Here's the deal, I really want a tattoo. I've wanted one since I was 16, but have never had the courage to get something permanently inked on my skin.
Over the past eight years I've sketched my own designs, created mood boards (*cough, cough* on Pinterest) dedicated to tat-spiration and held friends' hands while they've gone under the needle. Yet I'm still a tattoo virgin.
There's one and one reason only why I haven't succumbed to a seat in the tattooist chair: everyone's reaction when I tell them I want one. "Really? Don't you think you'll regret it?" That simple response (oh, and one look at Harry Styles topless) has been enough to deter me for the best part of a decade.
But now I'm flippin' the Vs at all the dissuaders and ready to get my tat on, but before picking up the phone and booking an appointment I spoke to experts at London tattoo studio The Family Business and asked them what you really should consider before getting that first inking?
There's always the temptation to get a small, discreet tattoo at first, but that's not the way to go! "The most common regret is related to size," said The Family. "Small tattoos are rarely a good idea. They don't age nicely."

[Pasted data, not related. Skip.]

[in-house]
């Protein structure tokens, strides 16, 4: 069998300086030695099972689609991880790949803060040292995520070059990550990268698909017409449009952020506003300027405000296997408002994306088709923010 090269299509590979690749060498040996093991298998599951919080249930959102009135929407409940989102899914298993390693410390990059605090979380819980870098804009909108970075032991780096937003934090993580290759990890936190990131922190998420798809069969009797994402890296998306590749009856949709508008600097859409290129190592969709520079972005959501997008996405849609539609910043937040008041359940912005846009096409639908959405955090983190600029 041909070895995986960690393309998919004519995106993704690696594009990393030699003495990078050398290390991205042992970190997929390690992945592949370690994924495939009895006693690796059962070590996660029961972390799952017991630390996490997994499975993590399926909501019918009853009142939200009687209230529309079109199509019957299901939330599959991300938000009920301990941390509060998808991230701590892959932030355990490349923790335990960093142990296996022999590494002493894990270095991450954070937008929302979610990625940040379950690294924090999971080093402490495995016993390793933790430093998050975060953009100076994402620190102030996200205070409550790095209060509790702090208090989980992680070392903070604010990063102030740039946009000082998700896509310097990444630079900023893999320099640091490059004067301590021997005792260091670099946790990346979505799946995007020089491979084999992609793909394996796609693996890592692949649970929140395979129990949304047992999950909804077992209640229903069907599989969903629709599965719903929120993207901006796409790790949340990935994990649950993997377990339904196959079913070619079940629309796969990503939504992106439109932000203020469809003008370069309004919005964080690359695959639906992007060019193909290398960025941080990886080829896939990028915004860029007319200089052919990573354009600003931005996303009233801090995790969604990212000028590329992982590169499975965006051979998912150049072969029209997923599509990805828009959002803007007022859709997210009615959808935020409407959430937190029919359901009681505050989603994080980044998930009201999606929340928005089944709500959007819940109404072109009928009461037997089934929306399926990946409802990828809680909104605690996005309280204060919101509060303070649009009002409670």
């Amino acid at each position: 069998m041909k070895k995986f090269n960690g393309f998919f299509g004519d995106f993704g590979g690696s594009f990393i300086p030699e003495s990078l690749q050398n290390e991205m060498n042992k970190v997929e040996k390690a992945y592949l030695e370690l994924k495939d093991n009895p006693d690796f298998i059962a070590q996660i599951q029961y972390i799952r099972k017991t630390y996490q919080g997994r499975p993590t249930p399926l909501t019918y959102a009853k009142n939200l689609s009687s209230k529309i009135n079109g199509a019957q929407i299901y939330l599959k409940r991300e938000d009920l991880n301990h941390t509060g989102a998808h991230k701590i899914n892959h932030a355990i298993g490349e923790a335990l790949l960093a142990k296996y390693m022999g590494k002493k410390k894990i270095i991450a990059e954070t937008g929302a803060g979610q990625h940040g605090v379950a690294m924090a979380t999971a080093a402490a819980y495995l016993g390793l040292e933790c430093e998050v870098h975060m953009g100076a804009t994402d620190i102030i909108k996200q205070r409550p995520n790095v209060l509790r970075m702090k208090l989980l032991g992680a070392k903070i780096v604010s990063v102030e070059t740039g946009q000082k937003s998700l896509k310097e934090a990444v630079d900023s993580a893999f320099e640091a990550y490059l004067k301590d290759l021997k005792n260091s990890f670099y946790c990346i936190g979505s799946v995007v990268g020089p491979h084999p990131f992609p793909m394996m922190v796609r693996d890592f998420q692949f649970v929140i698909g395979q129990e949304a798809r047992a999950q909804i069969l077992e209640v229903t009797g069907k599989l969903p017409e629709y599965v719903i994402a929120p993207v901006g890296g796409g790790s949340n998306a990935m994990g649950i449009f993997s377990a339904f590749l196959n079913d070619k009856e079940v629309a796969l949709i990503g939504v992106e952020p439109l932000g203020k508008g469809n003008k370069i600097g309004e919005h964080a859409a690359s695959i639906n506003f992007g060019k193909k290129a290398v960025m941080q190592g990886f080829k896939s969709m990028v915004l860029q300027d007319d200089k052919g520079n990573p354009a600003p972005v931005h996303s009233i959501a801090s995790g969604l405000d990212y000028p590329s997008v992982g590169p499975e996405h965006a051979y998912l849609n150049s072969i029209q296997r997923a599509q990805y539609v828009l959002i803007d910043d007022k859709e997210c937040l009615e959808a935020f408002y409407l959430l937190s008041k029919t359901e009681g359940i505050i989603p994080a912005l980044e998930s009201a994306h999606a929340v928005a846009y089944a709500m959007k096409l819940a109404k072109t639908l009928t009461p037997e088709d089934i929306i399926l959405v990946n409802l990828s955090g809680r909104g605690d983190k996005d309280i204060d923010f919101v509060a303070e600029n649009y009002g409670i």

Learn from Johnny Depp's mistake
When JD had Winona Ryder's named inked on his arm I'm sure he thought their relationship WAS forever. Turns out, it wasn't actually. The guys at The Family Business site lovers names as the second most common tat regret, so it's best to avoid these at all costs.
Give a damn about reputation
"The main thing to consider [when getting your first tattoo] is to find a good quality tattoo studio with a good reputation," advise TFB. Sure, Cara Delevingne, Cheryl Cole and the likes will be up for scrawling permanently onto their pal's skin but when it comes to YOUR first tattoo go somewhere with a little more cred.
Cheap doesn't equal cheerful
"Cheap tattoos are no good, good tattoos are not cheap," TFB tells me. "You should be immediately suspicious if a tattoo is too cheap, a good quality tattoo would always be a fair price that represents the complexity and size of the design." A friend of mine only had a £20 note on her when she went to get her first tat. She ended up with a pretty dodgy peace sign and a handful of change. I think that says it all.